The familiar sight of a wheelie bin in a front garden could soon be a thing of the past, after a UK city installed underground bins for residents to use.
The complex system, which has been introduced in north west Cambridgeshire, sees steel bin chutes being set into the pavement before they are then fed into larger underground chambers.
When the chambers are full, a sensor is then set off to alert and trigger a collection lorry.
The system has removed almost 9,000 bins, but it has also come with serious warnings that people could become stuck in a bottomless pit they choose to climb in.
— Athena Cambridge (@AthenaCambridge) August 18, 2017
One underground bin is believed to be equivalent to around 20 wheelie bins and the system will see 155 ‘banks’ being dotted around Cambridge upon final completion.
The system forms part of a new drive by Cambridge University to create a sustainable way of life and become as environmentally friendly as possible.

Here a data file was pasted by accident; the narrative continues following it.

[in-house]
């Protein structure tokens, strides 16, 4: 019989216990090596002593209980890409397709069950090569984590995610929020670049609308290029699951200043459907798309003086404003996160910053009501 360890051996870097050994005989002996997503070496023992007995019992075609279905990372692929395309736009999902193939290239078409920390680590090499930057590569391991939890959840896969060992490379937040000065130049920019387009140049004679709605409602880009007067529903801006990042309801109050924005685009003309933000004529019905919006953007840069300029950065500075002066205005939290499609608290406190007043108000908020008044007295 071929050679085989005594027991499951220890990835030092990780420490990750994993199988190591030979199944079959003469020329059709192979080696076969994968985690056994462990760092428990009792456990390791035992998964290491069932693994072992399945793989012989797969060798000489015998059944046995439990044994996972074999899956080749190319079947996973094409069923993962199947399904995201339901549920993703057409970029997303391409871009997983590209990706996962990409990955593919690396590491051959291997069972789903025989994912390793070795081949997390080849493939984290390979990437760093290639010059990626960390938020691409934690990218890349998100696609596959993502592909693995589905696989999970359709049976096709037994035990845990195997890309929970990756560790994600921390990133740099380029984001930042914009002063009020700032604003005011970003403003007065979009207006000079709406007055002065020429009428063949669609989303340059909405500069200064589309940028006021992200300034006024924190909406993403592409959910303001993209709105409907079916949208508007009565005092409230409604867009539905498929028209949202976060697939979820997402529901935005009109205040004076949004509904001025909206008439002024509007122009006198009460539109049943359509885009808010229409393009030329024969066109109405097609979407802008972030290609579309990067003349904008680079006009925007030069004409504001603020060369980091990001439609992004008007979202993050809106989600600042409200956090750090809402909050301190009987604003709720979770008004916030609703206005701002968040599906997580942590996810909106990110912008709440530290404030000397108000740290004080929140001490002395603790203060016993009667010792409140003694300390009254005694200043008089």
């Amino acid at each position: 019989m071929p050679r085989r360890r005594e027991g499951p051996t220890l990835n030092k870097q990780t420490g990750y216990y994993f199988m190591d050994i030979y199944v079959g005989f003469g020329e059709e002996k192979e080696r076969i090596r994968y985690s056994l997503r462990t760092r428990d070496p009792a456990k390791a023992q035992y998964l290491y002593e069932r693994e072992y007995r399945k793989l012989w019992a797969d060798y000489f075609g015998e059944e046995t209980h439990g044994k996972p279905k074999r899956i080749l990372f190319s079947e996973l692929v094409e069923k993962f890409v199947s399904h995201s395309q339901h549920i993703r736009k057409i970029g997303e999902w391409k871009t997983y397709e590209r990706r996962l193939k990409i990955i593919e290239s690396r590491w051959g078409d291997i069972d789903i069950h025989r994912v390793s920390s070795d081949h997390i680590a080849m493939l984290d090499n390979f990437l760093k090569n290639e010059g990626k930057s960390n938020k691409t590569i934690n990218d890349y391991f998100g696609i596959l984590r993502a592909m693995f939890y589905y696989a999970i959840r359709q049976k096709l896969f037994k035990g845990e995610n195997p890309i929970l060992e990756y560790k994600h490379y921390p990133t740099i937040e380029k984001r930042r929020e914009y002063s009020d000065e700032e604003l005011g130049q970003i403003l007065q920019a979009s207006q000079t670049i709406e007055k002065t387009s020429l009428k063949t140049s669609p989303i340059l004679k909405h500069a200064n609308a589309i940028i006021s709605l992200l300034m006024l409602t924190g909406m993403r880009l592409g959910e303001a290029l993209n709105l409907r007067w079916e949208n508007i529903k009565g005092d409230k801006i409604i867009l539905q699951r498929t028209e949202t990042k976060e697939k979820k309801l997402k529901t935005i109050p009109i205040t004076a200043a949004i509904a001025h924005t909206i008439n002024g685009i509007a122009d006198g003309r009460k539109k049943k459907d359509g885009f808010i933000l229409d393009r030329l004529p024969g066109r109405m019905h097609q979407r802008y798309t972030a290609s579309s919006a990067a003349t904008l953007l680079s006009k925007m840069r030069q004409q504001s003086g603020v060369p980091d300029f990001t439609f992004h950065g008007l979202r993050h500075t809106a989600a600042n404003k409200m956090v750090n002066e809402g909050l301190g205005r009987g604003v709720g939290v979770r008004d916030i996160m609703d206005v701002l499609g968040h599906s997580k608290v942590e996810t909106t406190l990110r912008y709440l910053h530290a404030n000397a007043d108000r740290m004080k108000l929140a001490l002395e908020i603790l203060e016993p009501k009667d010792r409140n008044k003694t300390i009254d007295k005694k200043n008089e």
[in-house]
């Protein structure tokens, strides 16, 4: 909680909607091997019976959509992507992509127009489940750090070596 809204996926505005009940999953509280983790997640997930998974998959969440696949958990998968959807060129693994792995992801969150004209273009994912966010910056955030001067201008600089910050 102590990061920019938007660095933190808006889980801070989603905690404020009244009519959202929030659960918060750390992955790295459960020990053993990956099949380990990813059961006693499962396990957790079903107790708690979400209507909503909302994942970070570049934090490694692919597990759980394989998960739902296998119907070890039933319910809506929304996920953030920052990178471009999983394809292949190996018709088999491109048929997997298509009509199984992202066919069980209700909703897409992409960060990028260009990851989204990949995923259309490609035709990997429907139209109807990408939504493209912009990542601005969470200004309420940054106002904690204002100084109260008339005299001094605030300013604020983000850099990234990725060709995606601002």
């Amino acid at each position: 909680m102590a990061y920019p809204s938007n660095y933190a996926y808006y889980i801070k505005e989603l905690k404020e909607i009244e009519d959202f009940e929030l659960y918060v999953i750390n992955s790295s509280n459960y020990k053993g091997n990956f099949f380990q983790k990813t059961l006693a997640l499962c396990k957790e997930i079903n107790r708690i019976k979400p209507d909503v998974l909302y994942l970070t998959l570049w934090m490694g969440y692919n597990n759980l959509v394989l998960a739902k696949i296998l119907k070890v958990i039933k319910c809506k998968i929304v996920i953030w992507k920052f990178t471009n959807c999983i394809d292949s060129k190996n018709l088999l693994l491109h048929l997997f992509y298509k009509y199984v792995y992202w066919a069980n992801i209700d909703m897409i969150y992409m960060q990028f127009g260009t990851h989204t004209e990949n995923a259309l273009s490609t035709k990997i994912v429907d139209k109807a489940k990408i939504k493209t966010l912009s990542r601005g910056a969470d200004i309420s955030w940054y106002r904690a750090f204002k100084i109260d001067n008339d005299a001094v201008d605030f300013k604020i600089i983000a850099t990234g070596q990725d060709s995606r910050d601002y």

‘Underground bins are used extensively across Europe and have been installed in accordance with our own protocols and with the advice of the local authorities’, a Cambridge University spokesperson said.
Councillor Mark Howe, South Cambridgeshire District Council’s cabinet member for environmental health, said: ‘This is an exciting and welcome step forward in designing in waste management needs at the planning stage for new developments, and using new technologies like fill-monitoring systems to minimise the impact of collections on traffic and emissions.’